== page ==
Katie Deem has more than 15 years of experience in procurement and supply chain roles.
She started her career with an MSC in purchasing and logistics and has accomplished demonstratable achievements in a variety of industries including; financial services, entertainment, consultancy, the public sector and most recently hospitality.
Katie is particularly interested in the role that procurement and supply chain play in an organisation’s success and over her career she has been effective in the transformation of approach across numerous categories and departments to meet changing environments and challenges such as Brexit and Covid.
Hugely ambitious, Katie is about to embark on the next steps of her procurement career and spoke to Rupert Gaster for Procurement Heads‘ latest Big Interview.
How did you get into procurement?
I’d love to have an unusual story for you on my route into procurement, but the reality is I studied business before undertaking an MSc in Purchasing and Logistics.
I loved it from the word go and was fortunate to have a brilliant tutor, Barry Crocker, who brought procurement to life with his vast amount of stories from the industry.
What are the roles and responsibilities of the procurement function from across your career so far?
I’ve been involved in most aspects of the procurement cycle, from the initial sourcing strategy through to Source2Pay and CMS software implantations.
One thing I love about a career in procurement is the variety it allows you, from programme management and training to supply chain contingency risk and logistics.
No one day is the same and it means there’s never a boring day.
What are the challenges that procurement currently faces?
Well, we all thought Brexit would be the biggest challenge of our career’s, however, then Covid hit and turned the world upside down.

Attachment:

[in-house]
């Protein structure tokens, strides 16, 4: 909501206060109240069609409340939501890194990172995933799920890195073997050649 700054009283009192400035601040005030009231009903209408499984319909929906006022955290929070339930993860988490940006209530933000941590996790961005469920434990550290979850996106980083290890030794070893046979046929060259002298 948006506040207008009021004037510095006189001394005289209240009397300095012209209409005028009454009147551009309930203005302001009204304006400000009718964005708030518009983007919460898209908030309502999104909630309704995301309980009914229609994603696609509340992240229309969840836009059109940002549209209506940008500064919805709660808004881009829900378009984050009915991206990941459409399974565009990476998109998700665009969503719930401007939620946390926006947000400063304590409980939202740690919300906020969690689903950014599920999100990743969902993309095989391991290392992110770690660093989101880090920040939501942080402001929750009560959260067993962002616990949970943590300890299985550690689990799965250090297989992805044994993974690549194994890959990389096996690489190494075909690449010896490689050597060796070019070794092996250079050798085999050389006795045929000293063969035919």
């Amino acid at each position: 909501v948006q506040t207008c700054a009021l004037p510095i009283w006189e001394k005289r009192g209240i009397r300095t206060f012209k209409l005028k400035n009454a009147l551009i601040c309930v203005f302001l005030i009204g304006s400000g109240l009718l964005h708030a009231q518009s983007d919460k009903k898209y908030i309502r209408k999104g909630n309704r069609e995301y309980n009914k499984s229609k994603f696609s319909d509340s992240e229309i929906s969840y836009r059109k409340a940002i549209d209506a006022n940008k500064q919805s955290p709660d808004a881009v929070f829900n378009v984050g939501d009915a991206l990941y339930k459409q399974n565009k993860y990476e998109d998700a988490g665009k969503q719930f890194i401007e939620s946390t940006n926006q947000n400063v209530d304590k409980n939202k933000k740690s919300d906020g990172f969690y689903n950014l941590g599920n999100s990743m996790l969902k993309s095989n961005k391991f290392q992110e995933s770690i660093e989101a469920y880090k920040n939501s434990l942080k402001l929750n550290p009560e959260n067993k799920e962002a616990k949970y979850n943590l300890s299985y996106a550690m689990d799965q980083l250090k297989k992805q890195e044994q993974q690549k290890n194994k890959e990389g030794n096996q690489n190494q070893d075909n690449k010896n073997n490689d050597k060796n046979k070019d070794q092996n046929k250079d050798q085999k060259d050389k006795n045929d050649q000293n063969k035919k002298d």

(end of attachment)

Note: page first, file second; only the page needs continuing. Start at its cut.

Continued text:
Procurement and supply chain have played pivotal roles in facing both of these very different challenges.
From my perspective, the biggest challenges facing procurement at the moment are; lack of workers across all industries, spiralling inflationary impact on market pricing, cash flow controls, forecasting and the lack of readily available product – all of which have meant it has been an incredibly busy period for procurement and supply chain professionals across all sectors.
What are you most passionate about when it comes to procurement?
Procurement is usually the persona non grata of an organisation that – through excessive controls and elongated processes – makes it difficult for the business to get what it wants.
Once the business is able to use a supplier if the supplier relationship is not strong there is a risk that the supplier cannot supply the right product or service in the correct way for the business.
It’s incredibly important to be able to build relationships with key suppliers to be able to have honest conversations and have the goodwill to create partnerships.
What do you think are the key focus areas for procurement is right now?
I think the key focus areas for procurement at the moment link strongly to the biggest challenges the industry is facing.
Managing the bottom line as we come out of Covid is integral, every company has seen a huge impact from the pandemic.
Having access to quick and accurate data for forecasting is crucial as is being able to understand changes in customer demands.
From a stakeholder perspective, flexibility and strong communication skills are really important when facing a crisis like a global pandemic.
What do you look for when you are hiring?
A passion for procurement and strong leadership qualities are vital as is being able to culturally fit into the business.